“Joe never said to push further. We just did it, because we all followed his lead. We did it subconsciously, because that’s the kind of guy he was.”
— Ashley Hepworth
Winemaker, Joseph Phelps Napa Valley
Before Joe Phelps became a vintner, he’d built a successful career as a construction engineer.
In fact, even before graduating from Colorado State University Joe had amassed quite a bit of work experience: as a newspaper carrier, print shop owner, filling station attendant, fishing lure purveyor, surveyor, and estimator. However it was in construction that Joe first made his mark, building the company his father had founded, Hensel Phelps Construction Company, into one of the largest and most successful construction companies in the U.S. in little more than a decade. He continued to lead Hensel Phelps Construction Company well after he established Joseph Phelps Vineyards and hired the firm to build his winery in Napa Valley. Though he sold the firm to its employees in 1986, he always credited his years there for a good deal of the success he found in the wine business. It taught him the lesson that would stay with him, and that he practiced, throughout his life: that success should be shared, and can only come with a team of motivated people working towards the same goal.
+ Continue Reading
“At that time we were purists, we were making Cabernet, Pinot Noir. He (Joe) came up in 1974 with his Insignia…what we called Meritage; he was the forerunner of that. He was the forerunner of coming in with Syrah, the real Syrah, from the Rhone. And people realized that here’s someone who has a vision; he helped stimulate us to go in the same direction.”
— Robert Mondavi
Founder, Robert Mondavi Winery
A leader who shared his successes with others.
When Joe Phelps established Joseph Phelps Vineyards, the fearless vision and gumption with which he’d built his construction company was now focused on the wine industry. He left no stone unturned, learning everything he could about grape growing and winemaking, mostly through trial and error, but also through early associations with people like Joe Heitz, Jack Davies, Louis Martini and Robert Mondavi. He surrounded himself with experts, experimented constantly and applied what he’d learned through traveling, reading and collecting to producing wines that could be counted among the finest in the world. In the early days, dividing his time between the winery and Hensel Phelps Construction Company, Joe worked tirelessly, routinely putting in fourteen-hour days. After he sold Hensel Phelps Construction Company to focus solely on Joseph Phelps Vineyards, he was often the first one to arrive at the winery and the last one to leave. But Joe also liked to enjoy himself, and to share his love of wine, food, and life with his family and the many friends he made in Napa Valley. He cooked and entertained often and liberally opened bottles from his private wine collection. At the helm of Joseph Phelps Vineyards for over 30 years, Joe worked with other Napa Valley vintners on a host of issues and initiatives, generously offering his time and wise counsel. Joe quietly gave back, sharing his success with organizations and people who still feel the influence of his many gifts to this day.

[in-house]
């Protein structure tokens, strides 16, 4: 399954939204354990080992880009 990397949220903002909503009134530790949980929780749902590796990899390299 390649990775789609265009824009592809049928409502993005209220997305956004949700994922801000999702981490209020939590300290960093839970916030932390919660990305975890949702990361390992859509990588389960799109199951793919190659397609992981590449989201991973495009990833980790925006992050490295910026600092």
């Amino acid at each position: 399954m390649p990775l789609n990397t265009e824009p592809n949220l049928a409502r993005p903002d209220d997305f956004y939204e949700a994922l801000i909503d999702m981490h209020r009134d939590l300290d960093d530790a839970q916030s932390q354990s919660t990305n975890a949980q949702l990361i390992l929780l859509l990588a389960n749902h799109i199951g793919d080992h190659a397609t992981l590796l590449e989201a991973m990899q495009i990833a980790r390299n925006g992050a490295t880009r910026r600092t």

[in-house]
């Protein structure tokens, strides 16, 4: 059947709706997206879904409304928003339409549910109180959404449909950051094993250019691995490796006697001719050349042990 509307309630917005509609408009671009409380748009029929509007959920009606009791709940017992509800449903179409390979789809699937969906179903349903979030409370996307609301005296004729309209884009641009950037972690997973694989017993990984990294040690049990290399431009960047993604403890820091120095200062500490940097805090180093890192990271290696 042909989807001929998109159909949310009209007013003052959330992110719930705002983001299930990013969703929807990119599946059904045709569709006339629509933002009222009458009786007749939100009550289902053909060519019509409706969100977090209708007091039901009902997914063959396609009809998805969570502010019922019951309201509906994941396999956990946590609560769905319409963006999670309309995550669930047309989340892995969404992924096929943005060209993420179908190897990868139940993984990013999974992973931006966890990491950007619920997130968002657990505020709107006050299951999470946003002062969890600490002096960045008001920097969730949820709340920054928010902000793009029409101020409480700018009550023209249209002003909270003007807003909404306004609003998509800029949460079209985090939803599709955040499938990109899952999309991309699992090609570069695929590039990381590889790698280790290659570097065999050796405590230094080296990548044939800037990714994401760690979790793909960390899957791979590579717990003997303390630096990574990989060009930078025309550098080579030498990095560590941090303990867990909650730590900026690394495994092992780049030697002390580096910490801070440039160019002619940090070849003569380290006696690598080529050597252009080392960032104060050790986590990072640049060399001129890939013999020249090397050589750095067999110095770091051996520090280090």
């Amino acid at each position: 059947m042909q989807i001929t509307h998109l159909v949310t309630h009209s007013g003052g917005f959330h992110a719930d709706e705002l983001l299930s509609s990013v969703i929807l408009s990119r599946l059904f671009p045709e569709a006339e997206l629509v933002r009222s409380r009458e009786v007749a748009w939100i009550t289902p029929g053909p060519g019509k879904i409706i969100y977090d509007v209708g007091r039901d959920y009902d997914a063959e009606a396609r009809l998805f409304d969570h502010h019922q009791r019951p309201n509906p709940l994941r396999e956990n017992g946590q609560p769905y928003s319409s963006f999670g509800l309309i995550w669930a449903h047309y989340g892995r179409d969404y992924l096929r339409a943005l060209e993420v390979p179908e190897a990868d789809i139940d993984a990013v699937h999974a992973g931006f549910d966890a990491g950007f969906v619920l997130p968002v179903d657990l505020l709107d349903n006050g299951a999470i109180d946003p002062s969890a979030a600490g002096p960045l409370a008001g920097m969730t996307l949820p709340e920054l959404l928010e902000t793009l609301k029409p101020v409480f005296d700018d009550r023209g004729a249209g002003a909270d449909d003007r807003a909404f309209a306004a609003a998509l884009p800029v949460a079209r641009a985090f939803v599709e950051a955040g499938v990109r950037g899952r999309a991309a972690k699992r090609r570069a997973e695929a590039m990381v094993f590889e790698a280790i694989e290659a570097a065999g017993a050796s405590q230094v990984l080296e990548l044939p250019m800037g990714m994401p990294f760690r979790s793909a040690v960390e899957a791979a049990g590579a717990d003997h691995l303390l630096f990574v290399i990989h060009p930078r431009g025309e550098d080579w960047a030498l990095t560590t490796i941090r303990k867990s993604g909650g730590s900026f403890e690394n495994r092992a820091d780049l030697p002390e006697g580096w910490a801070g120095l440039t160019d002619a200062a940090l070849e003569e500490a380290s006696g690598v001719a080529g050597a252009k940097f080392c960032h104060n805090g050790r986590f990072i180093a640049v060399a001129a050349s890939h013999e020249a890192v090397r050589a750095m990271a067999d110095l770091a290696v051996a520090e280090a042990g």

+ Continue Reading
”I’d sometimes worry about Joe Phelps. I’d see him plant a beautiful looking vineyard and about five years later he’d pull the damn thing out and plant something else. The grapes didn’t suit him. He was actively seeking excellence.”
— Joseph E. Heitz
Founder, Heitz Wine Cellar
“He built big buildings all over the U.S. But I think if he was here today he’d say he was most fond of building people. He beamed when he saw somebody grow.”
— Bob Holmes
Wine Service Co-Op